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Are Full-Body MRI Scans for Cancer Worth It?

December 18, 2023

Ever wish you had a crystal ball specifically for your health? Some celebrities and influencers believe they’ve found it at a company called Prenuvo, which advertises full-body MRI scans to detect cancer early.

Are these scans worth it? Here’s what to keep in mind.

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Full-body MRIs can’t detect every type of cancer.

It’s easy to understand the appeal of an early warning system for cancer.

“It’s very common for people to worry about getting cancer, especially since most Americans have a family member or close friend who has had cancer,” says Peter Yu, MD, physician-in-chief at the Hartford HealthCare Cancer Institute.

However, full-body MRI scans have a number of drawbacks — including that, in many cases, they’re simply not the right tool for the job. There are many types of cancer, with a vast range of early warning signs. Many of the most common don’t appear on MRIs. For instance, colon cancer screening requires a colonoscopy. Prostate cancer screening starts with a blood test. For early signs of skin cancer, you need a physical exam.

True, an MRI may show if you have a suspicious nodule hidden within certain body parts — a discovery with its own challenges (see below). But no single test can answer the question, “Could I have cancer?”

“General all-purpose screening tests such as body MRIs are not established as an effective means to detect cancer,” says Dr. Yu. “And no test is so good that it is a guarantee that cancer isn’t present that day or won’t develop later.”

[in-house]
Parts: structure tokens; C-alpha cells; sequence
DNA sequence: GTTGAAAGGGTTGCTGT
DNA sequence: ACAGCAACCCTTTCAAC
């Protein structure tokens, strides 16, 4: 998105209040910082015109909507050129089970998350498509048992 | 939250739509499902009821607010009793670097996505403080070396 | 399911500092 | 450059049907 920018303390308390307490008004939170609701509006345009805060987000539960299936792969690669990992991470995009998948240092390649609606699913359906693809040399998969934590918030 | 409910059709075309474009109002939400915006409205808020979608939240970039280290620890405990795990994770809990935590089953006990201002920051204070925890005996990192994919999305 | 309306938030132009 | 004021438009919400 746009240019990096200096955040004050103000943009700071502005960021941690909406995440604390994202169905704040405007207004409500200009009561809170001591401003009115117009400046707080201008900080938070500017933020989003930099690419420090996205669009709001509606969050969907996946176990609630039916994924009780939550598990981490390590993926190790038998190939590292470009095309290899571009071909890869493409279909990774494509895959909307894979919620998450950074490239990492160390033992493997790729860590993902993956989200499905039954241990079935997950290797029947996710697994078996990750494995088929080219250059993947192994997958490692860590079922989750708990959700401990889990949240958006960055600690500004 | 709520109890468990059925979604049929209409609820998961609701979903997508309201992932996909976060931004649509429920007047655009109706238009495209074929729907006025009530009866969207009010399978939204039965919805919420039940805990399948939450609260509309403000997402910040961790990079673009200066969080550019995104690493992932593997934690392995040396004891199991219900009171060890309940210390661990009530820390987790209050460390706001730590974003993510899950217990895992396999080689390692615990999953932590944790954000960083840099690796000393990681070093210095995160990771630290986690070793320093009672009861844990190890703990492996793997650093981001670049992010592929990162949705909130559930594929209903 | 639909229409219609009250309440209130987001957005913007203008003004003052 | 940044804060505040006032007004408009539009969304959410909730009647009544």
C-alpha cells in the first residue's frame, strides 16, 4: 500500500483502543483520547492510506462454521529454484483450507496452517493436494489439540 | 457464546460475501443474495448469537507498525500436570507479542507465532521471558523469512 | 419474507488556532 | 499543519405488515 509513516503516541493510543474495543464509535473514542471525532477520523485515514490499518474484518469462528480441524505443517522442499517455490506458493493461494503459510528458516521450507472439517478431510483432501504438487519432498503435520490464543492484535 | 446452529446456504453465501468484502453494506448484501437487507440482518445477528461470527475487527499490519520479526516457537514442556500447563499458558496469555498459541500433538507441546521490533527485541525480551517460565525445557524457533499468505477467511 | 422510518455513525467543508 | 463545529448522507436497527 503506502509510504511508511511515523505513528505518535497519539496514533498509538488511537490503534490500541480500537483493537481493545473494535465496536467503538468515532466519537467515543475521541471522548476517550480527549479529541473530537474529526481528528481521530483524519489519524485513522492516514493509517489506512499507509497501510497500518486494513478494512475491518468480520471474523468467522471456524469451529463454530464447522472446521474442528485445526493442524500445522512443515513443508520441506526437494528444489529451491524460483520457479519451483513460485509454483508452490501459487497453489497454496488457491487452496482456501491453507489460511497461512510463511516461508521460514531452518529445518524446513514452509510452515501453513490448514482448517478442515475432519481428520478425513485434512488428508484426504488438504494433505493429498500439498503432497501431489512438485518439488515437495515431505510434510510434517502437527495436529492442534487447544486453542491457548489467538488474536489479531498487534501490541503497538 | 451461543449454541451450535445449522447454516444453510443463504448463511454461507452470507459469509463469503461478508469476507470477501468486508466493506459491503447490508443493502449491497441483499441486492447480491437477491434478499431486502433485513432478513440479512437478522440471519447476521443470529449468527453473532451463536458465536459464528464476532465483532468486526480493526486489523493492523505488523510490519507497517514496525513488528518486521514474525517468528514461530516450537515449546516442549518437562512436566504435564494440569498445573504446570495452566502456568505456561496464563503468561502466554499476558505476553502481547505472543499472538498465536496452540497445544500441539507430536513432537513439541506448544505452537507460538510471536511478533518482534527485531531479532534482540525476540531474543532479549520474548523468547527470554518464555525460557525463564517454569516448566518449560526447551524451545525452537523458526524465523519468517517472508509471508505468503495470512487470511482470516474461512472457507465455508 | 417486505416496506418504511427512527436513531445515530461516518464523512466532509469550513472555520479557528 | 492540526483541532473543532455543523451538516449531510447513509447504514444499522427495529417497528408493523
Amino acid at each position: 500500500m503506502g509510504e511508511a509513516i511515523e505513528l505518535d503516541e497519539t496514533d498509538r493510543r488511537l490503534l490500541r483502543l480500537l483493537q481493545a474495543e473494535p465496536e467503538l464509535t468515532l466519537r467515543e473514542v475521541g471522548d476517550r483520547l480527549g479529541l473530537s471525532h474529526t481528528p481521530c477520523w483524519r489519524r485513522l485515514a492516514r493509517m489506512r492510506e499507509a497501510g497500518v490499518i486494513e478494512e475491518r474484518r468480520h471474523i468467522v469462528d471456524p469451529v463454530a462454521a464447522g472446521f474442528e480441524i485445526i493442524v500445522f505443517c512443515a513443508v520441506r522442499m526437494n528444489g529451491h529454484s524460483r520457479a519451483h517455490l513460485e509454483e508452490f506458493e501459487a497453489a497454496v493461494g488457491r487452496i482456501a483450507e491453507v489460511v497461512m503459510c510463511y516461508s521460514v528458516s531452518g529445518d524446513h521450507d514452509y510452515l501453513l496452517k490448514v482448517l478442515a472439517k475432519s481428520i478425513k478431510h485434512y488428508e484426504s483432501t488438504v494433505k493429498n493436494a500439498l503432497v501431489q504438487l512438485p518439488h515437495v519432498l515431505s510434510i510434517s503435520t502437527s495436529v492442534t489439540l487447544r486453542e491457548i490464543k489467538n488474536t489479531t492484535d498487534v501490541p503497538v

> Related: Why More Young Women Are Getting Lung Cancer

Full-body MRI scans may lead to unnecessary costs and anxiety.

Prenuvo’s full-body MRIs are pricey — around $2,500 — and not covered by insurance. Most patients must also tack on the cost of a plane ticket, because the company only has a handful of clinics throughout the U.S.

Above and beyond these expenses, full-body scans run the risk of costing many patients something else: peace of mind.

“It’s important to understand that an MRI test or blood test may find abnormalities that could be cancer, but by themselves are not sufficient to make a definitive diagnosis,” explains Dr. Yu.

For example, an MRI might show a suspicious nodule in your lung, but you won’t know if it’s cancerous without another test — like a needle biopsy or bronchoscopy. These tests are invasive and carry their own risks, which you would need to weigh before deciding to move forward. Unfortunately, not everyone will find answers.

“Some abnormalities may not be amenable to biopsy, or the biopsy may be inconclusive, which causes additional anxiety,” says Dr. Yu.

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If you’re worried about cancer, your health team can suggest more focused tests.

“Some patients are at higher risk for cancer because of a strong family history, a known genetic disorder, or a lifestyle risk factor such as tobacco use. There are established tests for early detection of cancer in these populations,” says Dr. Yu. “Other patients fall into established criteria from the U.S. Preventative Task Force, such as colon cancer screening after the age of 45 and breast cancer screening after 40.”

In other words, your health team already has the most important tests ready and waiting for you.

Which means that, for most of us, the key to early cancer detection probably isn’t booking a plane ticket for a full-body MRI at a boutique clinic. It’s keeping up annual physicals and recommended screenings right at home.

Interested in connecting with a cancer specialist?

Whatever type of cancer you may be facing and wherever you are in your cancer journey, the team at the Hartford HealthCare Cancer Institute offers specialized expertise, advanced technology and convenient locations across the state.

Visit website Call Call 833.238.0684